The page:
WASHINGTON — Despite securing the release of five top detainees from the prison at Guantanamo Bay in exchange for Sgt. Bowe Bergdahl, there are few indications that the Taliban will head into peace talks with the Afghan government any time soon.
The peace process is virtually on hold anyway until it’s clear who will succeed Afghan President Hamid Karzai. Results of the second round of the Afghan presidential election Saturday won’t be known until July, and it will be months before the winner will be able to set up his administration and lay the groundwork for possible talks. It’s also unclear what role the Obama administration can or is willing to play to coax the Taliban into negotiating.
The Taliban say exchanging Bergdahl, held by Afghan militants for nearly five years, for the five detainees is a victory for their side. Still, U.S. and former and current Afghan officials say the transfer is evidence that the two sides can come together and deal peacefully. They say they hope the deal will bolster the influence of more moderate members of the Taliban interested in reconciliation talks.
Defense Secretary Chuck Hagel says the swap could provide a “new opening” that can produce a peace agreement.
When Obama appeared in the Rose Garden with Bergdahl’s parents after their son was released, he said the U.S. would continue to support an Afghan-led process of reconciliation but didn’t offer any specifics.
Obama didn’t mention the Taliban or the peace effort in a major foreign policy speech he delivered late last month at the U.S. Military Academy in West Point, N.Y.
Obama has made “encouraging, if vague” gestures toward helping with Afghan-led peace talks, said Kate Clark of the Kabul-based Afghan Analysts Network, who has tracked events in the country for years. “In reality though, the U.S. is on its way out and the swap looks like a clearing up of unfinished business before its troops leave at the end of 2014.”
“Whether the release of the five men might now aid reconciliation is unknown. They may be useful for negotiations, or many years in detention may have hardened them to thoughts of compromise.”
Ronald Neumann, a former U.S. ambassador to Afghanistan, said he’s not convinced that the swap will have any impact on prospects for peace talks and he doubts the U.S. has much of a role to play if they ever materialize.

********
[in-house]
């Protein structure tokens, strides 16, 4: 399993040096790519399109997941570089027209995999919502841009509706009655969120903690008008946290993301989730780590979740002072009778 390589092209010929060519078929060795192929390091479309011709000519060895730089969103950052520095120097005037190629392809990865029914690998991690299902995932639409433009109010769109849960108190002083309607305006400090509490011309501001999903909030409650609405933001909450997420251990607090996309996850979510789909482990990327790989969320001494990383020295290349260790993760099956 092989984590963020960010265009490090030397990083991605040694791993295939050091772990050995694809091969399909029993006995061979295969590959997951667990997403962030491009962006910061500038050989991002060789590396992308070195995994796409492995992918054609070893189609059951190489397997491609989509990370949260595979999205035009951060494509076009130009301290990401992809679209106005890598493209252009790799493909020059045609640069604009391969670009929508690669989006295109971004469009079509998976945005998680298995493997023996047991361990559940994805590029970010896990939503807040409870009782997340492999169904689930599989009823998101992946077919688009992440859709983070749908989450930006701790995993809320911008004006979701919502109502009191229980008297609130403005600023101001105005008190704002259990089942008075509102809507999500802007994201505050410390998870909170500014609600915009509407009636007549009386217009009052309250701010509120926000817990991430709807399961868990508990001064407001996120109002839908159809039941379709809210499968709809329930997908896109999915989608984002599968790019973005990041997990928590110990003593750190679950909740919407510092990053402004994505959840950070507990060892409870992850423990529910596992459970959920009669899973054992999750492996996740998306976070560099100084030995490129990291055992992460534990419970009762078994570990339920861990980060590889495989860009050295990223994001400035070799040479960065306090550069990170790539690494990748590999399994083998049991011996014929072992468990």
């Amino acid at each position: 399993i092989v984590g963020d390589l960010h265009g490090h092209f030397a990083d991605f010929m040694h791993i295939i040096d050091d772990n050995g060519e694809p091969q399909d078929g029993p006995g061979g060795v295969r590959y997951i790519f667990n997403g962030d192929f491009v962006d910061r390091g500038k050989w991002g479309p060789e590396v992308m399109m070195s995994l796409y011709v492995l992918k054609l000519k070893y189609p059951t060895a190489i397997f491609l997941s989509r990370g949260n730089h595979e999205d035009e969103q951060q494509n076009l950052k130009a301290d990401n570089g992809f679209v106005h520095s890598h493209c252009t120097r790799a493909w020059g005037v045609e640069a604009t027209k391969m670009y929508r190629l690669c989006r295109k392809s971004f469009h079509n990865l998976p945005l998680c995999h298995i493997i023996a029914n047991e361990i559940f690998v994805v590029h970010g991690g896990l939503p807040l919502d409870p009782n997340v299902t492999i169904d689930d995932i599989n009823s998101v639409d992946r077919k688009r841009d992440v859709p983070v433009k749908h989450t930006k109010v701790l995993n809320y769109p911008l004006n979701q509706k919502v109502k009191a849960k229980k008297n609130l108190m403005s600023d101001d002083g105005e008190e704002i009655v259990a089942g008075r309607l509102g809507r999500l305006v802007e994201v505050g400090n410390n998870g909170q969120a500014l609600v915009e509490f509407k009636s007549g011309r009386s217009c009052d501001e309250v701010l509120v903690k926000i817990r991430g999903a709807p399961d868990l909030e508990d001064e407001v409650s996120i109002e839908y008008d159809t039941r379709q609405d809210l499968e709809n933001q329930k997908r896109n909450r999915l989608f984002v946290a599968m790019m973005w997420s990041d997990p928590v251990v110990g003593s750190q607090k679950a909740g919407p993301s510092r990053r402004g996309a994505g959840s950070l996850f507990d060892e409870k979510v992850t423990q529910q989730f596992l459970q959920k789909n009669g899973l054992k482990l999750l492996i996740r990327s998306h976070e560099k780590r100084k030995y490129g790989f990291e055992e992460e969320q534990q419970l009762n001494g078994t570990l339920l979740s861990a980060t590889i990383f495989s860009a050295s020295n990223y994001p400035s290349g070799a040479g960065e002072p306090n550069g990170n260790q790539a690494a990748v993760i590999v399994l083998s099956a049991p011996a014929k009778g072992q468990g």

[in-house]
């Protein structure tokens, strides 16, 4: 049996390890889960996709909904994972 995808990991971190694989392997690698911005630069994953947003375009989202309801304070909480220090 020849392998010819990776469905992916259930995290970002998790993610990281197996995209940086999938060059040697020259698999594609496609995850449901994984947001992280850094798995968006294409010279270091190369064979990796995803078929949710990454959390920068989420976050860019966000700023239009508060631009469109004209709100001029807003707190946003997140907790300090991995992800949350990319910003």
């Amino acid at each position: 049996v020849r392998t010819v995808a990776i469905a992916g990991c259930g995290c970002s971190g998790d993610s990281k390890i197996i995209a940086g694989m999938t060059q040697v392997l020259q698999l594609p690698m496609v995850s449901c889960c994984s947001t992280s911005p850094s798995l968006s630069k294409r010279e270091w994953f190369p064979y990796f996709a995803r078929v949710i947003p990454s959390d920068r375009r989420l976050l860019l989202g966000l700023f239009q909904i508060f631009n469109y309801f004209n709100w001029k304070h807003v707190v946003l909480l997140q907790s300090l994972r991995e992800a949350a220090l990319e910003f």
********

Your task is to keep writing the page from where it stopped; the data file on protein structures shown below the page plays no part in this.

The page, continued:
“No talks are imminent,” he said. “I don’t see anything happening anytime soon and by the time you get there, the Bergdahl swap will be ancient history.”
The deal did help mend a fissure in the Taliban ranks, according to a former Afghan government official with close ties to the palace, who spoke on condition of anonymity because he wasn’t authorized to discuss the exchange. For years, moderate Taliban leaders willing to engage in peace talks have been under pressure from unrepentant Taliban foot soldiers. Now that those soldiers have witnessed the successful prisoner deal, the former official said they will be less fearful that peace talks are a sellout to the West or the U.S.-backed Afghan government.
Already, Afghan forces have taken the lead in the fight, making it harder for the Taliban to argue that they are waging war against a foreign occupying force. The eventual exit of U.S. and other international forces that have trained Afghan security forces means the insurgents increasingly are fighting other Afghans. Rising fatalities among Afghan policemen, soldiers and civilians only weaken the Taliban’s campaign for the hearts and minds of the population — a reason that also could make peace talks more appealing to the militants, the former official said.
On the flip side, both the moderate and hard-line members of the Taliban feel emboldened by the deal. Their leader, Mullah Mohammad Omar, called it a significant victory. Taliban spokesman Zabiullah Mujahid said the group still has no interest in peace talks with either the government of Afghan President Hamid Karzai or his successor.
Because the Afghan government was not party to the negotiations, the Taliban feel they have been given a shot of international stature or recognition, which makes Karzai’s government appear impotent.
“This negotiation has legitimized the Taliban, the organization that safeguarded the 9/11 al-Qaida perpetrators and ruled Afghanistan through atrocities,” Rep. Howard “Buck” McKeon, R-Calif., chairman of the House Armed Services Committee, said in a hearing Wednesday on the prisoner exchange.